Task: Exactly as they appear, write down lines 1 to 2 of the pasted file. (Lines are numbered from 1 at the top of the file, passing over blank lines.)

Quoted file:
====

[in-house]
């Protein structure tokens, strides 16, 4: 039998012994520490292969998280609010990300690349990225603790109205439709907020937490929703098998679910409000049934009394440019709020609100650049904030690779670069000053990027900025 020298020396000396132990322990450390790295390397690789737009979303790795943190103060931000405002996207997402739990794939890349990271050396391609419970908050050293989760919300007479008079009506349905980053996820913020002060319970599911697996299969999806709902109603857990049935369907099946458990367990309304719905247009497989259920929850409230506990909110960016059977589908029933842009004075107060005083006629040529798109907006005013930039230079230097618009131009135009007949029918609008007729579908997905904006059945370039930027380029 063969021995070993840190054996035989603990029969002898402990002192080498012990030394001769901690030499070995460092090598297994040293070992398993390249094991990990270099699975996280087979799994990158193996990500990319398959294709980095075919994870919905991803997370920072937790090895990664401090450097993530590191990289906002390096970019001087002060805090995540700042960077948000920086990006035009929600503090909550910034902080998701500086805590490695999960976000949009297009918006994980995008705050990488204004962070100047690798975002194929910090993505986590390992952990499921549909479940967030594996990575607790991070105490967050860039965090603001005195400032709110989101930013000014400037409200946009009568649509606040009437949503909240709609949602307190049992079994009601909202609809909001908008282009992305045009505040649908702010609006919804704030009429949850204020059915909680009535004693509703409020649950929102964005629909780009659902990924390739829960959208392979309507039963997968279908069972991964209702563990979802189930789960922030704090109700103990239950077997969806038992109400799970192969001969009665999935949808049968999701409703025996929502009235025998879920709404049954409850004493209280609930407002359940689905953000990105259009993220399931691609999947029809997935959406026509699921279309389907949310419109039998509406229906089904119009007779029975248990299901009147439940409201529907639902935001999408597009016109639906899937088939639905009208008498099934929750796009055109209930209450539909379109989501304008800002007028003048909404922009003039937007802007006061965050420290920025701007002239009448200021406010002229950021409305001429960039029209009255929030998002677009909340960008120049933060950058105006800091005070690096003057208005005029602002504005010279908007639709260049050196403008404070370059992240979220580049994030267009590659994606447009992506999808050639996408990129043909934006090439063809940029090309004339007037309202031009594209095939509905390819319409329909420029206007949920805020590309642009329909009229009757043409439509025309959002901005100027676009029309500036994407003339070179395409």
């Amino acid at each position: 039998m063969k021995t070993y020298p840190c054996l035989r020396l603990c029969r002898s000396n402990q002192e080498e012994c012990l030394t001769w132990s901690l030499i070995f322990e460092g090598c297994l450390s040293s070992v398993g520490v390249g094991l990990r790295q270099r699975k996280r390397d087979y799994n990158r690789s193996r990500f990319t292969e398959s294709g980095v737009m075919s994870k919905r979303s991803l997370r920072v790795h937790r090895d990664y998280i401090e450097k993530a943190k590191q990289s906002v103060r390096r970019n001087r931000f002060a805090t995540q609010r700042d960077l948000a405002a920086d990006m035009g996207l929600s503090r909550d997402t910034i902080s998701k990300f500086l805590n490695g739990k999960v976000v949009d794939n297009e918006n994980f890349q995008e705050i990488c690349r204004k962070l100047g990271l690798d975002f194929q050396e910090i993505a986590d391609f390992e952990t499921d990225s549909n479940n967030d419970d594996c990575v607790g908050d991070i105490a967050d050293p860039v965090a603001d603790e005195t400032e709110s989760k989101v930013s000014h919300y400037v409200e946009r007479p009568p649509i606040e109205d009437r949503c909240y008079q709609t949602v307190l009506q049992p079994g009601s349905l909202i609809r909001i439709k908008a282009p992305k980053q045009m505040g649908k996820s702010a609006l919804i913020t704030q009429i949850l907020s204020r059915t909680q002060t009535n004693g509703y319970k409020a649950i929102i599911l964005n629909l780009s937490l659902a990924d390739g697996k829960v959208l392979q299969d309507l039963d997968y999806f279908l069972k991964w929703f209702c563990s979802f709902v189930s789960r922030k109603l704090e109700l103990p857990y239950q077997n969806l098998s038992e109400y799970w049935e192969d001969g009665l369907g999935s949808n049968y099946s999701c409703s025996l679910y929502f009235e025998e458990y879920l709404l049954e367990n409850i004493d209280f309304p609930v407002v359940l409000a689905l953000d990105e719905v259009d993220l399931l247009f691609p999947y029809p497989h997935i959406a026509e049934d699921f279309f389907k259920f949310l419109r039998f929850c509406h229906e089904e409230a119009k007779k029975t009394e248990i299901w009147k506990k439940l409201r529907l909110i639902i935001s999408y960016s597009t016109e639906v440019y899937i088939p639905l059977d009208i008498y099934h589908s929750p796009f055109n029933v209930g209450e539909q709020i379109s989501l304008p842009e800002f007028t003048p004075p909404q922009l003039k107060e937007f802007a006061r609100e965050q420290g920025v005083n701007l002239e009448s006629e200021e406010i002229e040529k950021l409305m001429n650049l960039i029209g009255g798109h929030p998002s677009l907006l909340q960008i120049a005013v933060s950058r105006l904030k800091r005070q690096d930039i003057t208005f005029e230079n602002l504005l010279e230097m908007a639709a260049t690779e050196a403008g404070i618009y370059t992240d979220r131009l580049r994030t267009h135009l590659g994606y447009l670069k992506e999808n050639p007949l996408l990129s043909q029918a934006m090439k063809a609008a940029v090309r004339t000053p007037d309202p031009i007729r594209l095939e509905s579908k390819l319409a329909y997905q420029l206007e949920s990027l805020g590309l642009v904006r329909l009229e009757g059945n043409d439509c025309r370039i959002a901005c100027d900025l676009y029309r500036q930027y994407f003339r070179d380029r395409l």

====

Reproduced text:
[in-house]
């Protein structure tokens, strides 16, 4: 039998012994520490292969998280609010990300690349990225603790109205439709907020937490929703098998679910409000049934009394440019709020609100650049904030690779670069000053990027900025 020298020396000396132990322990450390790295390397690789737009979303790795943190103060931000405002996207997402739990794939890349990271050396391609419970908050050293989760919300007479008079009506349905980053996820913020002060319970599911697996299969999806709902109603857990049935369907099946458990367990309304719905247009497989259920929850409230506990909110960016059977589908029933842009004075107060005083006629040529798109907006005013930039230079230097618009131009135009007949029918609008007729579908997905904006059945370039930027380029 063969021995070993840190054996035989603990029969002898402990002192080498012990030394001769901690030499070995460092090598297994040293070992398993390249094991990990270099699975996280087979799994990158193996990500990319398959294709980095075919994870919905991803997370920072937790090895990664401090450097993530590191990289906002390096970019001087002060805090995540700042960077948000920086990006035009929600503090909550910034902080998701500086805590490695999960976000949009297009918006994980995008705050990488204004962070100047690798975002194929910090993505986590390992952990499921549909479940967030594996990575607790991070105490967050860039965090603001005195400032709110989101930013000014400037409200946009009568649509606040009437949503909240709609949602307190049992079994009601909202609809909001908008282009992305045009505040649908702010609006919804704030009429949850204020059915909680009535004693509703409020649950929102964005629909780009659902990924390739829960959208392979309507039963997968279908069972991964209702563990979802189930789960922030704090109700103990239950077997969806038992109400799970192969001969009665999935949808049968999701409703025996929502009235025998879920709404049954409850004493209280609930407002359940689905953000990105259009993220399931691609999947029809997935959406026509699921279309389907949310419109039998509406229906089904119009007779029975248990299901009147439940409201529907639902935001999408597009016109639906899937088939639905009208008498099934929750796009055109209930209450539909379109989501304008800002007028003048909404922009003039937007802007006061965050420290920025701007002239009448200021406010002229950021409305001429960039029209009255929030998002677009909340960008120049933060950058105006800091005070690096003057208005005029602002504005010279908007639709260049050196403008404070370059992240979220580049994030267009590659994606447009992506999808050639996408990129043909934006090439063809940029090309004339007037309202031009594209095939509905390819319409329909420029206007949920805020590309642009329909009229009757043409439509025309959002901005100027676009029309500036994407003339070179395409």